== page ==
"What difference would I make?" Is a common thought when you are considering a lifestyle change, You question yourself, whether it's decreasing your carbon footprint by buying less products that contain single use plastics or brushing your teeth without leaving the water running. When it comes to choosing to follow a vegan diet, the difference is significant.
Let's start with the unpleasant truth: most meat comes from animals that have spent their short and unhappy lives in cages and will have had their genetics altered, subjecting them to a great deal of stress. Some of the facts below make for some sad reading as to how animals are mistreated within the meat and dairy industries:
- Cows have to be artificially fertilised every year to obtain dairy products, as they, like people, can only produce milk when they have young to feed.
- A dairy cow's newborn is taken away from her after 9 months of pregnancy to be slaughtered or utilised for something else, guaranteeing that her milk can be pumped and sold to people instead of her baby.
- Piglets are either slaughtered soon after birth for meat or utilised to generate additional piglets whilst Pigs that make it to adulthood are often kept in dirty, tight pens that never see daylight.
- Because male chicks born into the egg industry are unable to lay eggs, and therefore have very little value in industrial farming, they are generally destroyed at the age of just one day.
Taking these things into consideration it's pretty clear to see that the meat and dairy has a catastrophic effect on the welfare of animals, however many people overlook the extent to which switching to a plant based diet going vegan can stop animals having to suffer.
We used a vegan calculator and worked out that within the first month of eating a vegan diet you will save the equivalent of 30 animals lives. That equates to saving one animal each day from a horrific fate just by you becoming vegan.
You'd save 30 animal lives, 915 square feet of forest, 33,481 gallons of water and 281 kilograms of damaging carbon dioxide emissions, by adopting vegan diet for just one month.
Veganism is the single most effective strategy to lessen your environmental impact on the earth, according to research carried out by Oxford University. Consider this: 1.5 acres of land may produce either 170 kilograms of beef or almost 17000 kgs of delicious vegan food. What do you think is more appealing?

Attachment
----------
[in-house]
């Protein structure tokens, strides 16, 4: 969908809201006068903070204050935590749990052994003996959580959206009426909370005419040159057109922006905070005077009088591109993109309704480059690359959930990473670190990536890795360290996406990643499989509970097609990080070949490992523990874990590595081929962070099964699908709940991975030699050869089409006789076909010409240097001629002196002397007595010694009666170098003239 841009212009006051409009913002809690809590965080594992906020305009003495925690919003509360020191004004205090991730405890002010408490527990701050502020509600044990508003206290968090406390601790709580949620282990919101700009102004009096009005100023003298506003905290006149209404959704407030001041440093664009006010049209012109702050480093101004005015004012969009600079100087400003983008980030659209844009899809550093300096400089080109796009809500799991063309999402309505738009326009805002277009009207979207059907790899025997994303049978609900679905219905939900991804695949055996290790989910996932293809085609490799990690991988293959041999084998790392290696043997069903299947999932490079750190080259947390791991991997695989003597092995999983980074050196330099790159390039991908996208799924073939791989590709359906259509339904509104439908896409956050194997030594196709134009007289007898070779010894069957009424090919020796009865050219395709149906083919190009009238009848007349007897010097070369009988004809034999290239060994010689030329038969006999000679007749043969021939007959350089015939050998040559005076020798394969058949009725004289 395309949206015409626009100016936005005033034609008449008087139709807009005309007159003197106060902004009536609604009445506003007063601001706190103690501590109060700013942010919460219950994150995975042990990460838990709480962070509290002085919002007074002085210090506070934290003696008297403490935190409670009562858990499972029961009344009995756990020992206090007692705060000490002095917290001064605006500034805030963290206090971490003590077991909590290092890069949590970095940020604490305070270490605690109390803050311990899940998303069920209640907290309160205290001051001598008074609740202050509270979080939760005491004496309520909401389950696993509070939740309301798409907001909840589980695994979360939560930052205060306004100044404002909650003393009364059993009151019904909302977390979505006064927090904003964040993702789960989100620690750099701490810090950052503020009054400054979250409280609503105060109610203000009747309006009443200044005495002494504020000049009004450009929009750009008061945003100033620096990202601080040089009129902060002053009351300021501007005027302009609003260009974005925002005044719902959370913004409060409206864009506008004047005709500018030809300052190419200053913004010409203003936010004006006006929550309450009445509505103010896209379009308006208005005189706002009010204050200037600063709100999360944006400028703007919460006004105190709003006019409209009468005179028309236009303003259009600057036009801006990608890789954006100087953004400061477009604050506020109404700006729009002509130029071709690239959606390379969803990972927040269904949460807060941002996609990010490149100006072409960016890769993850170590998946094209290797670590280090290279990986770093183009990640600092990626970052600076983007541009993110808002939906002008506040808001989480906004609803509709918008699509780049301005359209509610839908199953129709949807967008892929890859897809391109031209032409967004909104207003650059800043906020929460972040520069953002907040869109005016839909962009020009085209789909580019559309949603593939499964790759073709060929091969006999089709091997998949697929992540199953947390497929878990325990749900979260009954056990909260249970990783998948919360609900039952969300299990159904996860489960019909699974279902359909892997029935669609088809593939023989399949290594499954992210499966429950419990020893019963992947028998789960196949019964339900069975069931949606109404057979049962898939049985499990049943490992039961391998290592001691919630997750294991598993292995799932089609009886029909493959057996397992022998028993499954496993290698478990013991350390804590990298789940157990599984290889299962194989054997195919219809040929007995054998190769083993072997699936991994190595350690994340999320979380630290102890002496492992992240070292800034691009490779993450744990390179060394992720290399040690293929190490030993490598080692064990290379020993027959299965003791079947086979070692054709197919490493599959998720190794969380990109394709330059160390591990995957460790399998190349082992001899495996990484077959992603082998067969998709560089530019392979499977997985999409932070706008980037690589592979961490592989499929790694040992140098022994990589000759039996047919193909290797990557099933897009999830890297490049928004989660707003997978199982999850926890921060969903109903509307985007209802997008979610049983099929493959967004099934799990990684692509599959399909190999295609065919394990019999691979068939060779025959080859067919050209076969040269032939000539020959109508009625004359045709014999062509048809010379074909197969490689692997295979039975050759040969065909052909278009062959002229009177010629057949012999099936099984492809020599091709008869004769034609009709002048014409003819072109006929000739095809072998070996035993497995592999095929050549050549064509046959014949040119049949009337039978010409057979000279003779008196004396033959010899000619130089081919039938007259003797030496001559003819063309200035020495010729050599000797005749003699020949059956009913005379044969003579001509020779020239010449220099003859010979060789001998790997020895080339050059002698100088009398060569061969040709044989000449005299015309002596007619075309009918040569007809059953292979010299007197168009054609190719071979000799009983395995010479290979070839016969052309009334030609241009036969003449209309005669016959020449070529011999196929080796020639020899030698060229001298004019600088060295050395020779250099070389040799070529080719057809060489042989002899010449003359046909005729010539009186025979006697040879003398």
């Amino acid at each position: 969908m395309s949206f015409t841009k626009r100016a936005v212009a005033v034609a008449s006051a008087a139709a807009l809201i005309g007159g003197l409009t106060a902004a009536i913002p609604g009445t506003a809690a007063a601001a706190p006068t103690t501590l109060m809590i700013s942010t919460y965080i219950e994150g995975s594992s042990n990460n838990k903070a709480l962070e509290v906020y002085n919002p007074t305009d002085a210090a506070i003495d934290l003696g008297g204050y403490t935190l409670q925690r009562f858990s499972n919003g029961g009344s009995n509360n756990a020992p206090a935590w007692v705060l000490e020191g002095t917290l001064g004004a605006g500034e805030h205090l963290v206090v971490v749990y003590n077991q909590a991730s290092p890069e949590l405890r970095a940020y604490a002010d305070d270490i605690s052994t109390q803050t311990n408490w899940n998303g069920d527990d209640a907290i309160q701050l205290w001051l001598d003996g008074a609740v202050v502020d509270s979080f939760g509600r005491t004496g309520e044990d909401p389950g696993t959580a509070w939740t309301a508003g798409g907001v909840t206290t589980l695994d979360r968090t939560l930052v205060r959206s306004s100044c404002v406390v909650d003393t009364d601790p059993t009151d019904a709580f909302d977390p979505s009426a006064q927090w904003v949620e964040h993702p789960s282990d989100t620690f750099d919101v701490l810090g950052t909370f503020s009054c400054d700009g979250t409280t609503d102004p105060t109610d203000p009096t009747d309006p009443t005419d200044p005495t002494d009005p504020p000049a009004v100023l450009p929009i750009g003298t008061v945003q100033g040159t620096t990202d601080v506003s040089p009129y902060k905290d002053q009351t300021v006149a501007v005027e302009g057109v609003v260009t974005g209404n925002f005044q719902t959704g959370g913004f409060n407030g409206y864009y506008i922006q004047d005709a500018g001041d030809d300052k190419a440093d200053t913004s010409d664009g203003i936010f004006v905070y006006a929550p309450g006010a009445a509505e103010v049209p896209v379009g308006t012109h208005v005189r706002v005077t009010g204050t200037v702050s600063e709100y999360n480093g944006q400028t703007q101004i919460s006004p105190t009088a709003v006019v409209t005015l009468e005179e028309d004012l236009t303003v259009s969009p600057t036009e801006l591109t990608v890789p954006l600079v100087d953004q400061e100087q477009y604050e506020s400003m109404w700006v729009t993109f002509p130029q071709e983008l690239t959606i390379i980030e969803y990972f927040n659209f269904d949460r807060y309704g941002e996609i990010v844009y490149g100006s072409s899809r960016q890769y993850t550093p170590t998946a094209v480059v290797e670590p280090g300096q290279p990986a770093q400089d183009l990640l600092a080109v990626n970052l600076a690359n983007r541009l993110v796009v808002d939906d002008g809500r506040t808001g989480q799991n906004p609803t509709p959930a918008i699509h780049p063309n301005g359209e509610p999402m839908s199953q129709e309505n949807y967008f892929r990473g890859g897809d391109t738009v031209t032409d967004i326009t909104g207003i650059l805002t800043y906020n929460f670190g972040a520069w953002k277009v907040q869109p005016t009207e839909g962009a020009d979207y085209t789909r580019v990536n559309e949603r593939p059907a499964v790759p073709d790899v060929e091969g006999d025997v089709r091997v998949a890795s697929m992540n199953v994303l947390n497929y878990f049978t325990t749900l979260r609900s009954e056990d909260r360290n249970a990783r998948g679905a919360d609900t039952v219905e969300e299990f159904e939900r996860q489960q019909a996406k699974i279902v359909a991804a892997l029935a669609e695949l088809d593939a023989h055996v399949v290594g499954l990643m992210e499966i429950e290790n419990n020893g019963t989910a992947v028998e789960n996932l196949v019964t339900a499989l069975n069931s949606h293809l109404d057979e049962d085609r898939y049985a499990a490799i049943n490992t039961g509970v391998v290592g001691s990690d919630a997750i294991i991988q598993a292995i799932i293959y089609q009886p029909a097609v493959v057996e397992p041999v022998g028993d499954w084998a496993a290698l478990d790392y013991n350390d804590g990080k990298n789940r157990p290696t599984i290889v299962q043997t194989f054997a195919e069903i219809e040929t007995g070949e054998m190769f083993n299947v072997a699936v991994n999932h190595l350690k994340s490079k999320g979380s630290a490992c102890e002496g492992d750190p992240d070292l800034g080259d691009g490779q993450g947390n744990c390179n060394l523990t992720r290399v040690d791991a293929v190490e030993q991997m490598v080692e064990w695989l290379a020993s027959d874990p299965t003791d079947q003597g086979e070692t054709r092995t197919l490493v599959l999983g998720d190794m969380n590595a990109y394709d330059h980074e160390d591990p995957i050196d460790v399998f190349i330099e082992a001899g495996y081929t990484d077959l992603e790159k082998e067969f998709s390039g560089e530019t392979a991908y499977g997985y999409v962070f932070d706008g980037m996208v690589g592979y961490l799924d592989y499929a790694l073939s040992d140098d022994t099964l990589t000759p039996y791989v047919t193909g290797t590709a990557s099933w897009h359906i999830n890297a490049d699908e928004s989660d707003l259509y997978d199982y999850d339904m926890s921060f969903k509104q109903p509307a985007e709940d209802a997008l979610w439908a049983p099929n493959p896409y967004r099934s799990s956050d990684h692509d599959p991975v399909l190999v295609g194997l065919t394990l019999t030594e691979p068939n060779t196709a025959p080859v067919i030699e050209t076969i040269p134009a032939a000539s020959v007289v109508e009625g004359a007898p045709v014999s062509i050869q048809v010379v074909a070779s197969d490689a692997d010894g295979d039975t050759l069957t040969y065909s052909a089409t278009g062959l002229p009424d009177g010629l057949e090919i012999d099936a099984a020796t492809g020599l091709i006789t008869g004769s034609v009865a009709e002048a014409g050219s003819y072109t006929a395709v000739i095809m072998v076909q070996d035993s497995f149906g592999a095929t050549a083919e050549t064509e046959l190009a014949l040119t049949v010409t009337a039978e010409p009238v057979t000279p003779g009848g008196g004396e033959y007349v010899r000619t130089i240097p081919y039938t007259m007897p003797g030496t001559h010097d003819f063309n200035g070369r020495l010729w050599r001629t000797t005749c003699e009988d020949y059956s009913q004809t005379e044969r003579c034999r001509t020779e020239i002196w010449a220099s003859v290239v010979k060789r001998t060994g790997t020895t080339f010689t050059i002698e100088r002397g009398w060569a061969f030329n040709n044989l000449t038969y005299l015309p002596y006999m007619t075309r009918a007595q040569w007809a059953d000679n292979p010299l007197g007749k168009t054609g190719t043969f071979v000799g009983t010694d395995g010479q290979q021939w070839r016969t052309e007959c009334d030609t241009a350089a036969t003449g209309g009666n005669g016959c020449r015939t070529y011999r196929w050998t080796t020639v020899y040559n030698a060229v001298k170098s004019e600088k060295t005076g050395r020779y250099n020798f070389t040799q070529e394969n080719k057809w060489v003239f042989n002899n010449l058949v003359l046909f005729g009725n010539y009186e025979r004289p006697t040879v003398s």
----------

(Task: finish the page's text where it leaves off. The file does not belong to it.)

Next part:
"Won't it take a long time for things to genuinely change even if I go vegan?" you might be thinking. Plant Based diets have a longer-term impact. A bigger view is needed. Of course, being vegan will not save the 70 billion land animals and billions of fish slain overnight, but by choosing to follow a vegan diet, you'll be joining a growing movement who are cutting the western world's reliance on meat, eggs and dairy products.
"Veganism has expanded by a startling 360 percent in the previous decade in the UK alone," according to leading website Million Dollar Vegan, "while the amount of vegan items accessible in Australia grew by 90 percent in 2021" accelerated by the COVID-19 pandemic, the global Meat Substitutes market size is estimated to be worth USD 4940.6 million in 2022, while the global non-dairy milk market is worth approximately $30.03 billion in 2022 and growing at a compound annual growth rate (CAGR) of 14.2%. Meanwhile, fresh meat, fresh milk, and fresh cheese sales are all down - meat sales in the United States have been dropping for a decade, and the trend is spreading globally."
We can also underestimate the influence that our lifestyle choices have on others. Your family and friends will at first be intrigued when they start to adopt a plant based diet. They'll ask you why you're doing it, how difficult it is, and a variety of other questions. Why not use this as an opportunity to educate them positively about the benefits following a vegan diet can have not just for the animals but for the environment and their overall health.